Vale of Neath Railways.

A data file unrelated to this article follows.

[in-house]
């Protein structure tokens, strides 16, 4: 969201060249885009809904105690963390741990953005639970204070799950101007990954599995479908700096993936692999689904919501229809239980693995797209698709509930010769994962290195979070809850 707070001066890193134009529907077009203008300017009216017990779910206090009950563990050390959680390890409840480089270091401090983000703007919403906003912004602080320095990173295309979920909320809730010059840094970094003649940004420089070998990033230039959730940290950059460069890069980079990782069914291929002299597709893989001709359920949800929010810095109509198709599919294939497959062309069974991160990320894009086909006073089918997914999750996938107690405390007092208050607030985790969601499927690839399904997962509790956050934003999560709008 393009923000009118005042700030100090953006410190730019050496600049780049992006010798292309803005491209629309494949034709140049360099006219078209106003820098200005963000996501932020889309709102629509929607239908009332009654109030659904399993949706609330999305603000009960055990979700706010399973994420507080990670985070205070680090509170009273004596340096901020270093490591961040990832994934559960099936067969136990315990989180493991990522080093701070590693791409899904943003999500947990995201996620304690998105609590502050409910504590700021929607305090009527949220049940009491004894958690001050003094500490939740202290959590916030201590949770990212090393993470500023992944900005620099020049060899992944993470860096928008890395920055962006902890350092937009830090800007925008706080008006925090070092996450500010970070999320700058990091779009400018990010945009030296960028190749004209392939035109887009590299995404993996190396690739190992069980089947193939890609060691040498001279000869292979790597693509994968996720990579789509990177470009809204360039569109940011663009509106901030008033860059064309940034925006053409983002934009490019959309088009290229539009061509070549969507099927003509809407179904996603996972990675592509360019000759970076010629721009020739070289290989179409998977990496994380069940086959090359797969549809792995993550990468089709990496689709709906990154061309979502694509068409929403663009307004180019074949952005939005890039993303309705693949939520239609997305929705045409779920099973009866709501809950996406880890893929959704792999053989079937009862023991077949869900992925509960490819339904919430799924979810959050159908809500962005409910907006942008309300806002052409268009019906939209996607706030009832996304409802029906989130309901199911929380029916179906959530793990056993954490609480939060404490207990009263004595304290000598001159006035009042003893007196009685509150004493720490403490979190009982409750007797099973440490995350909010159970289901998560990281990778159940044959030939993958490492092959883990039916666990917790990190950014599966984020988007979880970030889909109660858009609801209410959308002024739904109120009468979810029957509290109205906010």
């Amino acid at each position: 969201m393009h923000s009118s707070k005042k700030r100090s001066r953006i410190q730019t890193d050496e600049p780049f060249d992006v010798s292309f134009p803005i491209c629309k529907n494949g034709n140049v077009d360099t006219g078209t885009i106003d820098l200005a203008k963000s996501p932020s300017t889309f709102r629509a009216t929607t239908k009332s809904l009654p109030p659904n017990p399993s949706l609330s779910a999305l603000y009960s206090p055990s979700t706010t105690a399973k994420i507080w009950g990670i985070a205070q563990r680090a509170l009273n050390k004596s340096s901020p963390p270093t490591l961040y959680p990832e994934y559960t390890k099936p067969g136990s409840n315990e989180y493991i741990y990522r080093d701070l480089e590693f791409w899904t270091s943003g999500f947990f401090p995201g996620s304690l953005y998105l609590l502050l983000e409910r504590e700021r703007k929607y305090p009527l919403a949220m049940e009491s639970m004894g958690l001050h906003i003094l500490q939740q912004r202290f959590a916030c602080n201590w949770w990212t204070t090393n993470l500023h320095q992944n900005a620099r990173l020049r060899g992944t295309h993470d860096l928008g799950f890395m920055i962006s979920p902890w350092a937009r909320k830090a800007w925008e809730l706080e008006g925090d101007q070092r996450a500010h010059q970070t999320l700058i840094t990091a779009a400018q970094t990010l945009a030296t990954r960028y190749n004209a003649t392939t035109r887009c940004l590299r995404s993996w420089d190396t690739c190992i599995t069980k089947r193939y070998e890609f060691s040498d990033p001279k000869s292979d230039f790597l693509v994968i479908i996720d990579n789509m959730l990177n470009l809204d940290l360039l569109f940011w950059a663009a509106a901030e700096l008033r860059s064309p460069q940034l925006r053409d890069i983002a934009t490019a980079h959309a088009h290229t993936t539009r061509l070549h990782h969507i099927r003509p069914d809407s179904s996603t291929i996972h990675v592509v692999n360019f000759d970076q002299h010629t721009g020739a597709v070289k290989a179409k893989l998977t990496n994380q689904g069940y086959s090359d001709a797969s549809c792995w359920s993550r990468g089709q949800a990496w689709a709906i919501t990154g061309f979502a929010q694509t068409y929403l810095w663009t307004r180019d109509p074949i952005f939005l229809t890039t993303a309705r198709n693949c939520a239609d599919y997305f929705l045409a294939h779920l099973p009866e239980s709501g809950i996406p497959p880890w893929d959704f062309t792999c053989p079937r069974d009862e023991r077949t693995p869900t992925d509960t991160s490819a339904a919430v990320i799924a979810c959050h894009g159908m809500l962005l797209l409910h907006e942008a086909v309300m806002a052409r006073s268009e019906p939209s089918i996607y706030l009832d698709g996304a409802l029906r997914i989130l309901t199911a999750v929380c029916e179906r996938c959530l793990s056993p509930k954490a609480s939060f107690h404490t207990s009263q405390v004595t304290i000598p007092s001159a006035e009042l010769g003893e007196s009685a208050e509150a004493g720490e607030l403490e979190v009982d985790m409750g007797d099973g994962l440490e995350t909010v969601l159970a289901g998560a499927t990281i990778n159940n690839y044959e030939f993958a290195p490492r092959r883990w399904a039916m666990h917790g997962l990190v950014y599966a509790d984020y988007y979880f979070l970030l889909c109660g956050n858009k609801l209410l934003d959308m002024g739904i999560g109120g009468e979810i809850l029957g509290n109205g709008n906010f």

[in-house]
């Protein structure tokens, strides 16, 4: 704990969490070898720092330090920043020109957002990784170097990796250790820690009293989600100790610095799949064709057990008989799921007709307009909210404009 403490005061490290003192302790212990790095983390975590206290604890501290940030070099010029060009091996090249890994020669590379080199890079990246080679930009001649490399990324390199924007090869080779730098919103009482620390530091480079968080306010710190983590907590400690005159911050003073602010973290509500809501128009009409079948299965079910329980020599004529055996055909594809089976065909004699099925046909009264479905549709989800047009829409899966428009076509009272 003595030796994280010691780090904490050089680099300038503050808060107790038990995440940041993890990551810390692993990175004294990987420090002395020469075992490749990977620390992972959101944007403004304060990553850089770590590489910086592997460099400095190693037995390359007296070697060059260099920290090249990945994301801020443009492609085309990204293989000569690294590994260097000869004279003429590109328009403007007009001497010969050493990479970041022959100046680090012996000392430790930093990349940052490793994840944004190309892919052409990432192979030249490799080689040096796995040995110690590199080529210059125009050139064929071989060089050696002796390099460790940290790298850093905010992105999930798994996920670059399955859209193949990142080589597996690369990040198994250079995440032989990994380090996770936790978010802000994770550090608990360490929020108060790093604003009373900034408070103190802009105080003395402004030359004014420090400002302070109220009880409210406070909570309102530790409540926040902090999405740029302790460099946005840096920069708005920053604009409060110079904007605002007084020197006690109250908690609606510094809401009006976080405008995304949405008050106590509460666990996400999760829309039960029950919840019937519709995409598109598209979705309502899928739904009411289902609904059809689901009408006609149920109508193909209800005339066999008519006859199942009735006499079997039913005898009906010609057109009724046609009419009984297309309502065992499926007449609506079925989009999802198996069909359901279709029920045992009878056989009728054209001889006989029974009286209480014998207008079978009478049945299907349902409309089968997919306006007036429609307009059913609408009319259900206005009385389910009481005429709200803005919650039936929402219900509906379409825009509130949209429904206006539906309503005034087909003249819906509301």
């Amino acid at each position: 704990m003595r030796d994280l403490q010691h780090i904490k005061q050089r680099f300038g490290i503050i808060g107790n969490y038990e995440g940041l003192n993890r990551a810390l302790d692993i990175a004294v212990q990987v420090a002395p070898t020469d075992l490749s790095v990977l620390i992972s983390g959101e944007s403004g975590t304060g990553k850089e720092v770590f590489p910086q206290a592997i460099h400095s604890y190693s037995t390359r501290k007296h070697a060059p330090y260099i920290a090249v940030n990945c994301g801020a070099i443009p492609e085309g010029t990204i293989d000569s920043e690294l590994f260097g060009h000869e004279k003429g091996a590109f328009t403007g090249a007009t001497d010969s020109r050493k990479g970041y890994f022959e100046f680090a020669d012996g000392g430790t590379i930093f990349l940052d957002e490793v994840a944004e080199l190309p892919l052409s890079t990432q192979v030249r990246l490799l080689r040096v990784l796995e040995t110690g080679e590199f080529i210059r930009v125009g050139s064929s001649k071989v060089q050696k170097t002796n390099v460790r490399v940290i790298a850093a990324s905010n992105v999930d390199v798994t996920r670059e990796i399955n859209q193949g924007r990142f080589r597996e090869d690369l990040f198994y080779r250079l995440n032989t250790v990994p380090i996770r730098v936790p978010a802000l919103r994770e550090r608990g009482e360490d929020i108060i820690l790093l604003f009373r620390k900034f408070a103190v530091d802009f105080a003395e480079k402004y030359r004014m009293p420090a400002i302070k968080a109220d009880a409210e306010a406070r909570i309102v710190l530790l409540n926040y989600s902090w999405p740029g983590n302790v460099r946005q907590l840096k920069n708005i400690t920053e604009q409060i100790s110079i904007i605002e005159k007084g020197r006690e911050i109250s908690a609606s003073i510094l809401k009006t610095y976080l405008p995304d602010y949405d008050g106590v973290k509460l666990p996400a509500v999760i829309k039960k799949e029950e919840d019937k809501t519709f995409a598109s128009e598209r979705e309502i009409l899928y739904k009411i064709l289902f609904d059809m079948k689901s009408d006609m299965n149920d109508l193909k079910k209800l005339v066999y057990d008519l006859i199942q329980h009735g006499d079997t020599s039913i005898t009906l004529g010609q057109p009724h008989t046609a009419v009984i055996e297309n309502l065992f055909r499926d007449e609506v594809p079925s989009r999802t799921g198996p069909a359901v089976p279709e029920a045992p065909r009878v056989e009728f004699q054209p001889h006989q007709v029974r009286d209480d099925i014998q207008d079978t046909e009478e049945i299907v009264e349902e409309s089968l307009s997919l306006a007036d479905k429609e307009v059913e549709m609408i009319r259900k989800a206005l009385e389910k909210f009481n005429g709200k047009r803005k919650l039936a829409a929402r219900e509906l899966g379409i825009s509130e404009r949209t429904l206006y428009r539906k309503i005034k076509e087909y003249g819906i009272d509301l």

Vale of Neath Railways. Mr. Stanton and the Use of Canals. The question of whether canals afford any effective competition with a railway company serving the same district was a matter again before the Select Com- mittee of the,. House of Commons, pre- sided over by Mr Soames, on Monday, on the resumption of the consideration of the Great Western Railway Bill. This Bill, amongst other matters, seeks powers to construct two small railways across the Neath Valley to assist the colliery development on the west side of the valley. Mr John Williams, M.P. for Gower, said there was practically a virgin coal- field on the west side of the Vale of Neath, and his opinion was that the fact that there were no facilities to get the coal away had been responsible for the failure to develop that coalfield. The building of the railways proposed would enable the present output to be enor- mously increased. Witness said in cer- tain circumstances it would be possible to ship coal by canal, but not by this canal. Given a canal of 300 yards' width and modern tipping machinery it would be satisfactory. But the Neath Canal could never he of any use. Mr. Charles B. Stanton, miners' agent for Aberdare and district, said he wanted to see these developments take place, because it would afford further employment and alternative employ- ment, and thus conduce to better con- ditions. Answering Mr. Balfour Browne, K.C., witness said he did not think canals as a rule were any use for traffic in these days. He liked to see them, but to his mind they were only of use for boys to go "tiddling" in. (Laughter.) Mr Rhys Howells, mining engineer and agent for the Aherpergwm Collier- ies, and Mr. Daniels, of Messrs. Daniel and Co., mining engineers, of Swansea, agents for a number of owners, gave evidence in favour of the proposed rail- way facilities. The latter said they were only waiting for these new rail- ways to be started before starting to sink new pits. Mr Thomas Jones, managing director of Rock Colliery, Glyn Neath, and Mr. George Barnard, chairman of the Parish Council of Neath Lower, also gave evidence in favour of the proposals in the Bill. This concluded the Great Western case. Mr. Talbot, K.C., then addressed the Committee for the opposition of Colonel Edwards Vaughan, stating that the effect of the Bill if passed and the rail- ways built would be to enable Ynysar- wed Colliery Company to get their coal on to the railway without crossing his land. He would thus lose his wayleave, which amounted to about t600 a year. Evidence was given by Colonel Ed- wards Vaughan. D.L., C.C., J.P., in support of counsel's statement. Cross-examined, witness said there was a clause in his lease with the same company regarding the Glyn Merthyr Colliery Company, which bound them to send all their coal over his land and pay a Id. a ton, but there was no binding clause in regard to Ynysarwed. There was no legal right to compensation, but he thought he had a strong moral right to receive something. With the calling of an expert wit- ness Colonel Vaughan's case closed, and the Committee adjourned. On Tuesday, Mr Balfour Browne, K.C,. on behalf of the Neath Canal Company, addressed the Committee, and contended that the object of the Great Western, as was the object of all railway companies, was to throttle this and all canals, and they had deliberate- ly planned to do so. Legislation had been specially passed in past years to prevent railway companies from extin- guishing canals or throwing them dere- lict, and he asked the Committee not to sanction proposals that would have that effect. Mr A. W. Williams, chairman of the Neath Canal Company and of the Neath Rural Council, gave evidence in sup- port of the Canal Company's opposition, and bore out counsel's statements with regard to the proposals of the company to bring them up-to-date. He person- ally doubted the development that was spoken of as about to take place in that valley. Mr. George C. Williams, engineer and general manager of the canal, gave evi- dence of how the railways would inter- fere with the canal. Cross-examined, he agreed that he had refused to meet the railway com- pany's officials to discuss these details, as his company preferred to fight the Bill as it stood. The Committee eventually adjourned.